Kyrgyzstan reports first coronavirus-linked death
He was a 61-year-old man with a history of illness.
Authorities in Kyrgyzstan have announced that they have recorded their first death of a person with coronavirus – a 61-year-old man who was being treated at the Nookat territorial hospital in the Osh region.
“The patient had arrived from abroad and was placed under medical observation, after which he was given treatment,” the government’s coronavirus coordination team said in a statement. “Moreover, the patient suffered from serious comorbidities.”
Relatives told Sputnik news website that only six people attended the man’s funeral and that many members of the family had stayed away.
Kyrgyz Health Minister Sabirzhan Abdikarimov said additional medical investigations would be carried out to establish the precise cause of death of the Nookat patient.
Officials on April 3 updated the tally for coronavirus carriers in Kyrgyzstan to add 14 new cases, bringing the total number to 130. Four people are currently receiving intensive care treatment. One has been placed on a ventilator.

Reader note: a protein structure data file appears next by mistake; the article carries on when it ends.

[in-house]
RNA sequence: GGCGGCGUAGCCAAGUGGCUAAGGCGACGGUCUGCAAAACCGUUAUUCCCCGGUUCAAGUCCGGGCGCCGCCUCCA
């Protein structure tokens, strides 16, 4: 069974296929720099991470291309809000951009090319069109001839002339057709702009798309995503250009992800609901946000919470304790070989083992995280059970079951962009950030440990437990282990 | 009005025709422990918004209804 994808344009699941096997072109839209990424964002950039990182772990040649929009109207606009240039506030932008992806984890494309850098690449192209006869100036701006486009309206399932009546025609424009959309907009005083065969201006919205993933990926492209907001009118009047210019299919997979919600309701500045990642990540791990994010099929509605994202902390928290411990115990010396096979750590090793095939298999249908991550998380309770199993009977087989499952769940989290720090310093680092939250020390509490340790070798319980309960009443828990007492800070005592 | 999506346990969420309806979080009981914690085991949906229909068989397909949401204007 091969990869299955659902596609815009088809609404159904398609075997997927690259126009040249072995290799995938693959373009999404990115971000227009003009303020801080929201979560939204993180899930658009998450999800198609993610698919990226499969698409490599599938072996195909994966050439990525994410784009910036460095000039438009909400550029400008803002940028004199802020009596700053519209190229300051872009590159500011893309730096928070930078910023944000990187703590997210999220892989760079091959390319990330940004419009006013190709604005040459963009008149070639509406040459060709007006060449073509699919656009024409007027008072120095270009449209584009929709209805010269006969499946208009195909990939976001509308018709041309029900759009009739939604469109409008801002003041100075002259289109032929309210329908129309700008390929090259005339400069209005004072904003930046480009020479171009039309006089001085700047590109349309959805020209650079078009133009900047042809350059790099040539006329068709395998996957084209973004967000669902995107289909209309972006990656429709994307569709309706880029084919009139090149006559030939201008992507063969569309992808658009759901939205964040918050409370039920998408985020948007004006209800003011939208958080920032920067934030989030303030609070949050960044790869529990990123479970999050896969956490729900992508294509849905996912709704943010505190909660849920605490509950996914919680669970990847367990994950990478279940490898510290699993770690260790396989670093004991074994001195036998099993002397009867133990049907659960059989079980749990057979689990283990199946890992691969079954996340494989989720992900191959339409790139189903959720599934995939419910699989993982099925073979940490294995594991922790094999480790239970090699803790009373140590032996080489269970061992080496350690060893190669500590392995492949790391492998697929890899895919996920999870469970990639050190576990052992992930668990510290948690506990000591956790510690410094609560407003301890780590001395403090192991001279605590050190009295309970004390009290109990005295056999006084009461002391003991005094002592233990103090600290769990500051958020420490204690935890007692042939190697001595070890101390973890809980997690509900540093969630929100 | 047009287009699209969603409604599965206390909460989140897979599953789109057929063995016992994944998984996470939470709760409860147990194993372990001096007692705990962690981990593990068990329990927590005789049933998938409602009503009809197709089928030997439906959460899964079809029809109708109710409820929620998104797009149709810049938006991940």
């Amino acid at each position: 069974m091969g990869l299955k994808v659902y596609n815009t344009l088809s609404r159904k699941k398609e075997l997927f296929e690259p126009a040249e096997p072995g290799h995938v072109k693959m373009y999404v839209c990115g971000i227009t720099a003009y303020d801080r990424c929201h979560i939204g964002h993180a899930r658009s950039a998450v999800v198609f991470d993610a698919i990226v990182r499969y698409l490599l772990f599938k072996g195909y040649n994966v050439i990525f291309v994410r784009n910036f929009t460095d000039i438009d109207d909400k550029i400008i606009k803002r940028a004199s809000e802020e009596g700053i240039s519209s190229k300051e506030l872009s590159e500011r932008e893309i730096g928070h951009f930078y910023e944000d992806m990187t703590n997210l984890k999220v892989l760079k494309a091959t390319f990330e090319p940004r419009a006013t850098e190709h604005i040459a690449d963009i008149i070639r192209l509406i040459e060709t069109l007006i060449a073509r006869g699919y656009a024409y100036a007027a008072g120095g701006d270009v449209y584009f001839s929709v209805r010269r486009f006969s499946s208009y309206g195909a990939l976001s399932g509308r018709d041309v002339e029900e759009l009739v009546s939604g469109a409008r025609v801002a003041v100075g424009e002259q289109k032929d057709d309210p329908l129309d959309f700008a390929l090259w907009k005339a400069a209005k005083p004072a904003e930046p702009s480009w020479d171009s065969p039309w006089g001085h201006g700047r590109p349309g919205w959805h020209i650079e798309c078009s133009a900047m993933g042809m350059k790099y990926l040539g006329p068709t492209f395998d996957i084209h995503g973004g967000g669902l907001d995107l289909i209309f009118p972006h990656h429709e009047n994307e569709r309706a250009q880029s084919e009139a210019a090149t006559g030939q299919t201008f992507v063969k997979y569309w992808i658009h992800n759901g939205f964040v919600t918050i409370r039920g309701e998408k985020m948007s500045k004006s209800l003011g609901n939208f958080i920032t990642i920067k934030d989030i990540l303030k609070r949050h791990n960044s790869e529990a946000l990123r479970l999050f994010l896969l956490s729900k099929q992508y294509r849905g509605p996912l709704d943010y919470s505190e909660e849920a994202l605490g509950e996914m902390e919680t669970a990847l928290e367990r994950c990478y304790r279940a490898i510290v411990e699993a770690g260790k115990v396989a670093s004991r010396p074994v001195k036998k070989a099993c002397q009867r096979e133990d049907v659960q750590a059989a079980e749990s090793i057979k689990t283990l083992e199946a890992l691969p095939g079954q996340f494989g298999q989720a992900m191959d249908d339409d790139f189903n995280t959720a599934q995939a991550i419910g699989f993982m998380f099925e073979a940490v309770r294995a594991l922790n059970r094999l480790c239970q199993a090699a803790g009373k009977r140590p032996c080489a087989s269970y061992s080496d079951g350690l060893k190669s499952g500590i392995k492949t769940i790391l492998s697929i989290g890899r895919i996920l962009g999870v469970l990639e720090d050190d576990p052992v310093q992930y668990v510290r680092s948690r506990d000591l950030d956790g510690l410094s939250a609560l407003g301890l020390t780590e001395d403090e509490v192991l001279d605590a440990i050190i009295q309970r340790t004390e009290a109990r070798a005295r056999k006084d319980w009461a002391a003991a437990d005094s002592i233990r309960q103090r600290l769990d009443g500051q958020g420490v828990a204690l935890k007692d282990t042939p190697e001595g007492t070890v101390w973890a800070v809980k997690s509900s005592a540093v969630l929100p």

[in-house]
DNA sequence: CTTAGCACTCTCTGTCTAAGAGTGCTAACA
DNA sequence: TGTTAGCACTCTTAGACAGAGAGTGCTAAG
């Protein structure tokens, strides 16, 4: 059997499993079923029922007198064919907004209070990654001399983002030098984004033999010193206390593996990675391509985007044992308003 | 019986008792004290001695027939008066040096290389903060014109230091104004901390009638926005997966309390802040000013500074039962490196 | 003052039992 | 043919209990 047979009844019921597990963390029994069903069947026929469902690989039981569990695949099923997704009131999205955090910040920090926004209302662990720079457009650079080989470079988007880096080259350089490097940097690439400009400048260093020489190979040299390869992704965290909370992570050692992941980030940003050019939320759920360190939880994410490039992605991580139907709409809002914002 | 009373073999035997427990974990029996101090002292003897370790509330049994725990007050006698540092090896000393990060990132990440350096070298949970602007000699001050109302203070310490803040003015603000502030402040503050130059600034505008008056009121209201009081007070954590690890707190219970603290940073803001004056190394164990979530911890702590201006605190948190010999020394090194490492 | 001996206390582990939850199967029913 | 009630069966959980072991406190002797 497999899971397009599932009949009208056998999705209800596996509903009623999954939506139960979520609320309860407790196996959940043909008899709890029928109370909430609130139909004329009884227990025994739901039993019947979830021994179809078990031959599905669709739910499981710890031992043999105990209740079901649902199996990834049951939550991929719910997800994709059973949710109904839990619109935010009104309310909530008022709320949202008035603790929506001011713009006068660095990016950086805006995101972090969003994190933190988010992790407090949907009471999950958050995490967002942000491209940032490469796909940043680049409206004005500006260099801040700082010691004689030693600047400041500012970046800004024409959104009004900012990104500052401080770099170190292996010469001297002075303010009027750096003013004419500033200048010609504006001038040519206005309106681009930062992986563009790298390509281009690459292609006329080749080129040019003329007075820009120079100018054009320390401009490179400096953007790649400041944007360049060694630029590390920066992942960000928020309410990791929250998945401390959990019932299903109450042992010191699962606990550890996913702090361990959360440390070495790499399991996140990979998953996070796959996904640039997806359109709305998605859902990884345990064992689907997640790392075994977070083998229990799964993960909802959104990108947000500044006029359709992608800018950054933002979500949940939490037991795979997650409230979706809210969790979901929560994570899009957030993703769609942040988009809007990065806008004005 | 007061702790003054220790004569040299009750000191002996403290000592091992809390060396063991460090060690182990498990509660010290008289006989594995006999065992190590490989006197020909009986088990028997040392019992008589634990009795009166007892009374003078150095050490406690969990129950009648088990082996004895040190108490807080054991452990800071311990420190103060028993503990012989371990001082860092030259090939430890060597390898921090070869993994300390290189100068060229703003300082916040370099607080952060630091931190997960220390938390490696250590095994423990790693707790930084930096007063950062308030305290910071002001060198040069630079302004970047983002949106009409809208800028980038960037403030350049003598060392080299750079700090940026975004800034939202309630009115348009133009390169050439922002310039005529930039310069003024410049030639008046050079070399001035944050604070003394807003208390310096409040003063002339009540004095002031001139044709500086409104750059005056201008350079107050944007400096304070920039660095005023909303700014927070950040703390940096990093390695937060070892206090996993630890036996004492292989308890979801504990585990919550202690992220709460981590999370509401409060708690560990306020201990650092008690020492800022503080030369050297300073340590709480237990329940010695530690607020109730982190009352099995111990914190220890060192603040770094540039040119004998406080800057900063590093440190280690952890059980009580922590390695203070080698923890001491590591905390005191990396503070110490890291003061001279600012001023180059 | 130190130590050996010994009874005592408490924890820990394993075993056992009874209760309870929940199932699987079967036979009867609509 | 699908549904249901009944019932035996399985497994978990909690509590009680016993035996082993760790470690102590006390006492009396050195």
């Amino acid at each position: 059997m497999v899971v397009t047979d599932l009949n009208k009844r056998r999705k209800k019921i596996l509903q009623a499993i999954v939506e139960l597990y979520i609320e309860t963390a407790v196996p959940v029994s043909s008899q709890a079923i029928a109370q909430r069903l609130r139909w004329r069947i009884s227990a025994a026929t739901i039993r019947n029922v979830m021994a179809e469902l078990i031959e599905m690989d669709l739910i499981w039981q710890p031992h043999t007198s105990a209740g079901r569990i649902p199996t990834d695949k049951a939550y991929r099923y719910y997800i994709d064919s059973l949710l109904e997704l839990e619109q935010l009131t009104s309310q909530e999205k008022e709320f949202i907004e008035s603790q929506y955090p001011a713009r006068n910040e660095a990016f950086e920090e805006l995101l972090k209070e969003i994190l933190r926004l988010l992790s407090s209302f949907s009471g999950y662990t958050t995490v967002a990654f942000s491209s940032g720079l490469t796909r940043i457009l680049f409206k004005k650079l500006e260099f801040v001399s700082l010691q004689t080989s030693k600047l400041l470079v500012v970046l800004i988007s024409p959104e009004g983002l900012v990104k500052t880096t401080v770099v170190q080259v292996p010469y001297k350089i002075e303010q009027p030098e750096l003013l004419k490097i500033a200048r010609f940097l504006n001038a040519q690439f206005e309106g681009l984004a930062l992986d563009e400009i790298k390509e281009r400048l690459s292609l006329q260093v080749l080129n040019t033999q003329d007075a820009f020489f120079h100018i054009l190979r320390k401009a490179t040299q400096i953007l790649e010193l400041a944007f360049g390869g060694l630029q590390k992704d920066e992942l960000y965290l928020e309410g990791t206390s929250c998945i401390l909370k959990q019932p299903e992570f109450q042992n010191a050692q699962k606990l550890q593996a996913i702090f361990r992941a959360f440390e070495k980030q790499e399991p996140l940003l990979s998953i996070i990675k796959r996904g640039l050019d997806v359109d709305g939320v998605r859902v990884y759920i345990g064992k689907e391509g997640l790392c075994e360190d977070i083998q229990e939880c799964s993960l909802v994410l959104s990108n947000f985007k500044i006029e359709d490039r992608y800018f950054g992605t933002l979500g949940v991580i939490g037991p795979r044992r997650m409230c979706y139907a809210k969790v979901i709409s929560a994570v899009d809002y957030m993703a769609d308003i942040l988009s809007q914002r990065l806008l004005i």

Five people, meanwhile, have been discharged and given the all-clear after receiving treatment.
There are nine virology laboratories in Kyrgyzstan with access to a total of nine machines able to carry out polymerase chain reaction testing, which is also known as PCR.
The coronavirus coordination team has also said Kyrgyzstan has received 21,000 antibody tests from China that are able, in theory, to detect whether a person has contracted the coronavirus and is developing the antibodies needed to combat the infection. The tests can be completed in 20 minutes, officials say.
Governments around the world are going into overdrive to validate and then produce large volumes of antibody tests, which are viewed by many as a way of enabling their populations to gradually re-emerge from isolation and get their economies going again. There are lingering doubts, however, about the reliability and accuracy of such tests.
The Kyrgyz government says people submitted to the antibody tests will, if found to have developed the antibodies, then undergo a PRC-based test. This approach has yielded good results in China, South Korea and other countries, they say.
According to the authorities, the country’s hospitals are equipped with around 550 ventilators.
The official requirement is now for people who have been in contact with known coronavirus carriers or who have arrived from overseas to be placed in isolation or observation and then to undergo a test. There are around 1,900 people currently under observation. If their tests are negative, they will be permitted to return home, but required to self-isolate for a further two weeks.
Ayzirek Imanaliyeva is a journalist based in Bishkek.
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